Some polymers are tough, while others are strong. When designing new materials, one often has to make trade-offs between strength and toughness. One may have to sacrifice a little strength so a product will be tougher, for example.
But sometimes we can combine two polymers with different properties to get a new material with some of the properties of both. There are three main ways of doing this, and they are making copolymers, blending, and making composite materials.
An example of a copolymer that combines the properties of two materials is spandex. It's a copolymer containing blocks of elastomeric polyoxyethylene and blocks of a rigid fiber-forming polyurethane. The result is a fiber that stretches. Spandex is used to make stretchy clothing like bicycle pants.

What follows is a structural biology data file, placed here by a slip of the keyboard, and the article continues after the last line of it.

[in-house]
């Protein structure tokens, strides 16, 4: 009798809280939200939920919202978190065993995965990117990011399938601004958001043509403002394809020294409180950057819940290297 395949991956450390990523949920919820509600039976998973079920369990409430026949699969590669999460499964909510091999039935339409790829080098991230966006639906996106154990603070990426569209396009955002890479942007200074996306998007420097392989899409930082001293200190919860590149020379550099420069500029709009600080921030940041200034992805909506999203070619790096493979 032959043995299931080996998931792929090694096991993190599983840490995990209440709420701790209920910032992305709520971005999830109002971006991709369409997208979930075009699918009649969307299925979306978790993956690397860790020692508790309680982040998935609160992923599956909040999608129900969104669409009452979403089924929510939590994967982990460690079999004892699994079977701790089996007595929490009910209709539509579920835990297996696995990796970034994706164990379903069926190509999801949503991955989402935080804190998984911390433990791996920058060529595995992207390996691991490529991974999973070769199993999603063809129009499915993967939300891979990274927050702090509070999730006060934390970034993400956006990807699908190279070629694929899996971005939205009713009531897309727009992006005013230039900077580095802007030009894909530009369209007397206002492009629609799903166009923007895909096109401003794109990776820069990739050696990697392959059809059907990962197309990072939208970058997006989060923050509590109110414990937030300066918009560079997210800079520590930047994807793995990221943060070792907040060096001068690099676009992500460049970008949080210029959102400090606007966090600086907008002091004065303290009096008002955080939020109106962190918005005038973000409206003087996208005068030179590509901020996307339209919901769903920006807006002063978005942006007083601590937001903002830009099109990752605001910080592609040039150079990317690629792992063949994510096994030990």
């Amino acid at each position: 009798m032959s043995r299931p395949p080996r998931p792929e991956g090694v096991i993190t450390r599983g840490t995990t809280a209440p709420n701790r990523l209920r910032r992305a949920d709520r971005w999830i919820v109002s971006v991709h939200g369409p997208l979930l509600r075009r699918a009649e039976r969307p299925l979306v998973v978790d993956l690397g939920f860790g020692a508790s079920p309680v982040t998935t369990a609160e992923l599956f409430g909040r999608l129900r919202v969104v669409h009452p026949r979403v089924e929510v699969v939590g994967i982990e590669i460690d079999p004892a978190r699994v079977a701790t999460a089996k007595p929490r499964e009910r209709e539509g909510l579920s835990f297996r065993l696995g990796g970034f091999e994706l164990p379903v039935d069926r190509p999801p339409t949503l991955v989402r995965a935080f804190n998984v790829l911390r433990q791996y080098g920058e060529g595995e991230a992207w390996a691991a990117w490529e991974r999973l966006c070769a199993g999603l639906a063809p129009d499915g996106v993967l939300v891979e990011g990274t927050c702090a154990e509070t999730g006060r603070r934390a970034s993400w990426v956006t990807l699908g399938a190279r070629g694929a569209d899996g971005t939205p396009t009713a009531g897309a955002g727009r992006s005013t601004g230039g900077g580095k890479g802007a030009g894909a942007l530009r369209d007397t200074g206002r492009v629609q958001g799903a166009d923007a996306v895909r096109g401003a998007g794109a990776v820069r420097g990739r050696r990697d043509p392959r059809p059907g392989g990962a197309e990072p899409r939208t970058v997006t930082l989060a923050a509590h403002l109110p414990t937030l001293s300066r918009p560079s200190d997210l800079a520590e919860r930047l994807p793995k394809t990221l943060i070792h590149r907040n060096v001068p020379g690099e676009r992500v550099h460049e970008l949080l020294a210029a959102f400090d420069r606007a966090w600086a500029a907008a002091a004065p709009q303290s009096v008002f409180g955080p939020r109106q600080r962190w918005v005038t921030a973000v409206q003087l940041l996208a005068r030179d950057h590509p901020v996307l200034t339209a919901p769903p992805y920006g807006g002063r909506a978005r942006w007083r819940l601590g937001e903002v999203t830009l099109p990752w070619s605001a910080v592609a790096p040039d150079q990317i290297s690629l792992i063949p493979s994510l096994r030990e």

High-impact polystyrene, or HIPS for short, is an immiscible blend that combines the properties of two polymers, styrene and polybutadiene. Polystyrene is a rigid plastic. When mixed with polybutadiene, an elastomer, it forms a phase-separated mixture that has the strength of polystyrene and the toughness of polybutadiene. For this reason, HIPS is far less brittle than regular polystyrene.
In the case of a composite material, we're usually using a fiber to reinforce a thermoset. Thermosets are crosslinked materials whose stress-strain behavior is often similar to plastics. The fiber increases the tensile strength of the composite, while the thermoset gives it compressional strength and toughness.
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